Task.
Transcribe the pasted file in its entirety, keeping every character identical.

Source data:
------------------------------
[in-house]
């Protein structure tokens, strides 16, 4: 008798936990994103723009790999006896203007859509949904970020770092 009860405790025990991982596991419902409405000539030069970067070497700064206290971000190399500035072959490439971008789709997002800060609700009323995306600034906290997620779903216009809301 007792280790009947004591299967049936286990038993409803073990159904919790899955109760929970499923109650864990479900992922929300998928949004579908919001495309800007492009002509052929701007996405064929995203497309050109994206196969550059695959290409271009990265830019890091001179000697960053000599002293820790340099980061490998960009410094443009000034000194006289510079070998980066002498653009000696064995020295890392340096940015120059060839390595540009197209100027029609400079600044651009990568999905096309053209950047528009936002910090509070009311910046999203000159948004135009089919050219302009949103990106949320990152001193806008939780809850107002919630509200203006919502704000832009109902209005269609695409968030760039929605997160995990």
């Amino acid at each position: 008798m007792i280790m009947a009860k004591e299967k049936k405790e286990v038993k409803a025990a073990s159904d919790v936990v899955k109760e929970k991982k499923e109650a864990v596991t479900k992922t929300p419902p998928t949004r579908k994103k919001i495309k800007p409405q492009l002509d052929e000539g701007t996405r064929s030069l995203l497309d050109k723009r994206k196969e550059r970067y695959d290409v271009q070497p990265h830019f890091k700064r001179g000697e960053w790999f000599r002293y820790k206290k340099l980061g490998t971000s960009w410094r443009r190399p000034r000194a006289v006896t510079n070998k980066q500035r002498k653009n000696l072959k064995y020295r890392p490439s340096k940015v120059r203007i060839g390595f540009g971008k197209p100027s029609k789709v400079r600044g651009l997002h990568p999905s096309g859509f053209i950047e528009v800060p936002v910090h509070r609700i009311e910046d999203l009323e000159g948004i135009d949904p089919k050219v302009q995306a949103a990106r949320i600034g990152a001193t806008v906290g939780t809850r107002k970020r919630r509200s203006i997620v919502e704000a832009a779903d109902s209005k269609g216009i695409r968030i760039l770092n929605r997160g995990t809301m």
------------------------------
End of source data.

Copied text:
[in-house]
């Protein structure tokens, strides 16, 4: 008798936990994103723009790999006896203007859509949904970020770092 009860405790025990991982596991419902409405000539030069970067070497700064206290971000190399500035072959490439971008789709997002800060609700009323995306600034906290997620779903216009809301 007792280790009947004591299967049936286990038993409803073990159904919790899955109760929970499923109650864990479900992922929300998928949004579908919001495309800007492009002509052929701007996405064929995203497309050109994206196969550059695959290409271009990265830019890091001179000697960053000599002293820790340099980061490998960009410094443009000034000194006289510079070998980066002498653009000696064995020295890392340096940015120059060839390595540009197209100027029609400079600044651009990568999905096309053209950047528009936002910090509070009311910046999203000159948004135009089919050219302009949103990106949320990152001193806008939780809850107002919630509200203006919502704000832009109902209005269609695409968030760039929605997160995990």
């Amino acid at each position: 008798m007792i280790m009947a009860k004591e299967k049936k405790e286990v038993k409803a025990a073990s159904d919790v936990v899955k109760e929970k991982k499923e109650a864990v596991t479900k992922t929300p419902p998928t949004r579908k994103k919001i495309k800007p409405q492009l002509d052929e000539g701007t996405r064929s030069l995203l497309d050109k723009r994206k196969e550059r970067y695959d290409v271009q070497p990265h830019f890091k700064r001179g000697e960053w790999f000599r002293y820790k206290k340099l980061g490998t971000s960009w410094r443009r190399p000034r000194a006289v006896t510079n070998k980066q500035r002498k653009n000696l072959k064995y020295r890392p490439s340096k940015v120059r203007i060839g390595f540009g971008k197209p100027s029609k789709v400079r600044g651009l997002h990568p999905s096309g859509f053209i950047e528009v800060p936002v910090h509070r609700i009311e910046d999203l009323e000159g948004i135009d949904p089919k050219v302009q995306a949103a990106r949320i600034g990152a001193t806008v906290g939780t809850r107002k970020r919630r509200s203006i997620v919502e704000a832009a779903d109902s209005k269609g216009i695409r968030i760039l770092n929605r997160g995990t809301m």